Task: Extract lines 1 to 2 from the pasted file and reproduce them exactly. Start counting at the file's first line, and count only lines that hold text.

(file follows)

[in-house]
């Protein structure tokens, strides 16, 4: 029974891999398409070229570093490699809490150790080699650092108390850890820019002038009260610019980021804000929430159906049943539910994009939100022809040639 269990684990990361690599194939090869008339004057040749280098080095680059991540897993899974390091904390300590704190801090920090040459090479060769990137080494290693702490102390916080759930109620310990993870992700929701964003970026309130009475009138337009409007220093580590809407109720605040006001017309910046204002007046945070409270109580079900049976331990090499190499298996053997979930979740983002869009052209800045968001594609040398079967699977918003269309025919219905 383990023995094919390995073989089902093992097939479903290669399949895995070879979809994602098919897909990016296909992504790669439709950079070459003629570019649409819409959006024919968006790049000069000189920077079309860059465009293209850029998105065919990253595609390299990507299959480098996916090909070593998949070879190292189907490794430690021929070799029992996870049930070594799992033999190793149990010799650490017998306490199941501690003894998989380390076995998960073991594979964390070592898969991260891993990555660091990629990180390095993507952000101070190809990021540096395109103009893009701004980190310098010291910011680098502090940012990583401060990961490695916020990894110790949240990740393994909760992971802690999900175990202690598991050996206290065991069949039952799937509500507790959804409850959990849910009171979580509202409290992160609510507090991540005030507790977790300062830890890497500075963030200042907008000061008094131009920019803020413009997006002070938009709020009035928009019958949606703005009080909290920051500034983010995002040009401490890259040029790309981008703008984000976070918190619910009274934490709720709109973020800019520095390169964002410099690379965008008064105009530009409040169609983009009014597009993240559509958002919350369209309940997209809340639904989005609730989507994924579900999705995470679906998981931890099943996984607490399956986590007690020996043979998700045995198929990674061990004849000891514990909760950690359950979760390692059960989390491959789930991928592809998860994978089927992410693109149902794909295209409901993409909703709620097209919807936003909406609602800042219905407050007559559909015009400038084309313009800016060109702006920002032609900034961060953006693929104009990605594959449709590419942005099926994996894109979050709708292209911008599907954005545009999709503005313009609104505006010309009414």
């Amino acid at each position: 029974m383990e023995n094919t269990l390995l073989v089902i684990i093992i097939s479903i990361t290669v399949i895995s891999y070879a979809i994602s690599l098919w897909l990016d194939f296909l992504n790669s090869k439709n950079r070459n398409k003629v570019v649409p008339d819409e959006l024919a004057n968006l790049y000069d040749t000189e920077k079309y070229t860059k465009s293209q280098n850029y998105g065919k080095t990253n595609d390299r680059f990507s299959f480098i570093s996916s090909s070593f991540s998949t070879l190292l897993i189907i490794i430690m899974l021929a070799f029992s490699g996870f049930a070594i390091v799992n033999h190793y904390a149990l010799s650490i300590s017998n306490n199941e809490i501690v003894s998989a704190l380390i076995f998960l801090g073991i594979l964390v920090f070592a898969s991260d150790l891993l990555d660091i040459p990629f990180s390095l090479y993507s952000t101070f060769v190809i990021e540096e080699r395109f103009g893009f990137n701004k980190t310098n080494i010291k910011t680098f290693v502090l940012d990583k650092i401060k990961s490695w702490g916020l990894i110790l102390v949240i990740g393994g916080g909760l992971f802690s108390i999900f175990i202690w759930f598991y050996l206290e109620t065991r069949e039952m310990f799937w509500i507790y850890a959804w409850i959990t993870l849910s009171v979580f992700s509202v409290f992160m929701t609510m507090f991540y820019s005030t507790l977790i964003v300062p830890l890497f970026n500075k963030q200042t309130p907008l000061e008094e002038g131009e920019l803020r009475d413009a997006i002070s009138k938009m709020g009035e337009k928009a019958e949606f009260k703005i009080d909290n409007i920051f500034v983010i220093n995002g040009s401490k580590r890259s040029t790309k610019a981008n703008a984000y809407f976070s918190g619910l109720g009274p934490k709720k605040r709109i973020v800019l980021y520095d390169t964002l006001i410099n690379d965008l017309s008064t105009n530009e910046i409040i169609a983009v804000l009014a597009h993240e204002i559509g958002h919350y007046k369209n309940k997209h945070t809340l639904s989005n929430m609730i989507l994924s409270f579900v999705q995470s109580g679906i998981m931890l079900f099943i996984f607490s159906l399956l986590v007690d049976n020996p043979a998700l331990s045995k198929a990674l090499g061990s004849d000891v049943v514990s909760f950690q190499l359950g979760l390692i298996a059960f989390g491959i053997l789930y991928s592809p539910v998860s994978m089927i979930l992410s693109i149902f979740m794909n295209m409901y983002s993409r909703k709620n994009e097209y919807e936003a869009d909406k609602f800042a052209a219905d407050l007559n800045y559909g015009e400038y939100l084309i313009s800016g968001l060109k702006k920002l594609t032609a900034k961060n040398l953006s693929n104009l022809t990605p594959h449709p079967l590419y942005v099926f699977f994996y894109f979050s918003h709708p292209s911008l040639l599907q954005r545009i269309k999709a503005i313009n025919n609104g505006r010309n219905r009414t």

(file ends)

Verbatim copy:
[in-house]
């Protein structure tokens, strides 16, 4: 029974891999398409070229570093490699809490150790080699650092108390850890820019002038009260610019980021804000929430159906049943539910994009939100022809040639 269990684990990361690599194939090869008339004057040749280098080095680059991540897993899974390091904390300590704190801090920090040459090479060769990137080494290693702490102390916080759930109620310990993870992700929701964003970026309130009475009138337009409007220093580590809407109720605040006001017309910046204002007046945070409270109580079900049976331990090499190499298996053997979930979740983002869009052209800045968001594609040398079967699977918003269309025919219905 383990023995094919390995073989089902093992097939479903290669399949895995070879979809994602098919897909990016296909992504790669439709950079070459003629570019649409819409959006024919968006790049000069000189920077079309860059465009293209850029998105065919990253595609390299990507299959480098996916090909070593998949070879190292189907490794430690021929070799029992996870049930070594799992033999190793149990010799650490017998306490199941501690003894998989380390076995998960073991594979964390070592898969991260891993990555660091990629990180390095993507952000101070190809990021540096395109103009893009701004980190310098010291910011680098502090940012990583401060990961490695916020990894110790949240990740393994909760992971802690999900175990202690598991050996206290065991069949039952799937509500507790959804409850959990849910009171979580509202409290992160609510507090991540005030507790977790300062830890890497500075963030200042907008000061008094131009920019803020413009997006002070938009709020009035928009019958949606703005009080909290920051500034983010995002040009401490890259040029790309981008703008984000976070918190619910009274934490709720709109973020800019520095390169964002410099690379965008008064105009530009409040169609983009009014597009993240559509958002919350369209309940997209809340639904989005609730989507994924579900999705995470679906998981931890099943996984607490399956986590007690020996043979998700045995198929990674061990004849000891514990909760950690359950979760390692059960989390491959789930991928592809998860994978089927992410693109149902794909295209409901993409909703709620097209919807936003909406609602800042219905407050007559559909015009400038084309313009800016060109702006920002032609900034961060953006693929104009990605594959449709590419942005099926994996894109979050709708292209911008599907954005545009999709503005313009609104505006010309009414």